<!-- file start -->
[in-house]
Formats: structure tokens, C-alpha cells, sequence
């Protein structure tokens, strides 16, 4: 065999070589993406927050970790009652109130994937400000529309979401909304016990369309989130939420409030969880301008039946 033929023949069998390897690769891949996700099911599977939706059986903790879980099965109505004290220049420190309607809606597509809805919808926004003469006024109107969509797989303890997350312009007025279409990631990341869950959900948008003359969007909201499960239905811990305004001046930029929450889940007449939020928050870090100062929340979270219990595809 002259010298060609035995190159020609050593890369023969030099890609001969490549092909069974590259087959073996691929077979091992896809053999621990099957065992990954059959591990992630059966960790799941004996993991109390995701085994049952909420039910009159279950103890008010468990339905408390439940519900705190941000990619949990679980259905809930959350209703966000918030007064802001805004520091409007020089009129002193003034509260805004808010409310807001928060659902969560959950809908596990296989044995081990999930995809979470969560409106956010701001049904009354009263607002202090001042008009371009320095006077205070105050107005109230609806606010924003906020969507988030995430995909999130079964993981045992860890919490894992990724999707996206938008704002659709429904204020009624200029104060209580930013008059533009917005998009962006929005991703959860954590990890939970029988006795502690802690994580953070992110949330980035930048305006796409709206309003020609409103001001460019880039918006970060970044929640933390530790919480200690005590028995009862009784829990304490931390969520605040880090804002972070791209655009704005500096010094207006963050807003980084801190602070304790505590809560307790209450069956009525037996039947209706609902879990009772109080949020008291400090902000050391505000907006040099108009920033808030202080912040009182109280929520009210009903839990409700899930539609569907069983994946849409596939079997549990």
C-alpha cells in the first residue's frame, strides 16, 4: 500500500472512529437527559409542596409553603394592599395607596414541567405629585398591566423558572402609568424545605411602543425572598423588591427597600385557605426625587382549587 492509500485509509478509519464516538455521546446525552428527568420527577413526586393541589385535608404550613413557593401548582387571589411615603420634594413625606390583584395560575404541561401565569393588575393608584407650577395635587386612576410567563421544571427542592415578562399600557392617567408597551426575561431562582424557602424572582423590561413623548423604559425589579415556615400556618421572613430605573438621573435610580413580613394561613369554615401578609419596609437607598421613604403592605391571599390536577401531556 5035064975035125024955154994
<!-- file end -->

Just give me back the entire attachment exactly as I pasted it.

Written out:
[in-house]
Formats: structure tokens, C-alpha cells, sequence
């Protein structure tokens, strides 16, 4: 065999070589993406927050970790009652109130994937400000529309979401909304016990369309989130939420409030969880301008039946 033929023949069998390897690769891949996700099911599977939706059986903790879980099965109505004290220049420190309607809606597509809805919808926004003469006024109107969509797989303890997350312009007025279409990631990341869950959900948008003359969007909201499960239905811990305004001046930029929450889940007449939020928050870090100062929340979270219990595809 002259010298060609035995190159020609050593890369023969030099890609001969490549092909069974590259087959073996691929077979091992896809053999621990099957065992990954059959591990992630059966960790799941004996993991109390995701085994049952909420039910009159279950103890008010468990339905408390439940519900705190941000990619949990679980259905809930959350209703966000918030007064802001805004520091409007020089009129002193003034509260805004808010409310807001928060659902969560959950809908596990296989044995081990999930995809979470969560409106956010701001049904009354009263607002202090001042008009371009320095006077205070105050107005109230609806606010924003906020969507988030995430995909999130079964993981045992860890919490894992990724999707996206938008704002659709429904204020009624200029104060209580930013008059533009917005998009962006929005991703959860954590990890939970029988006795502690802690994580953070992110949330980035930048305006796409709206309003020609409103001001460019880039918006970060970044929640933390530790919480200690005590028995009862009784829990304490931390969520605040880090804002972070791209655009704005500096010094207006963050807003980084801190602070304790505590809560307790209450069956009525037996039947209706609902879990009772109080949020008291400090902000050391505000907006040099108009920033808030202080912040009182109280929520009210009903839990409700899930539609569907069983994946849409596939079997549990």
C-alpha cells in the first residue's frame, strides 16, 4: 500500500472512529437527559409542596409553603394592599395607596414541567405629585398591566423558572402609568424545605411602543425572598423588591427597600385557605426625587382549587 492509500485509509478509519464516538455521546446525552428527568420527577413526586393541589385535608404550613413557593401548582387571589411615603420634594413625606390583584395560575404541561401565569393588575393608584407650577395635587386612576410567563421544571427542592415578562399600557392617567408597551426575561431562582424557602424572582423590561413623548423604559425589579415556615400556618421572613430605573438621573435610580413580613394561613369554615401578609419596609437607598421613604403592605391571599390536577401531556 5035064975035125024955154994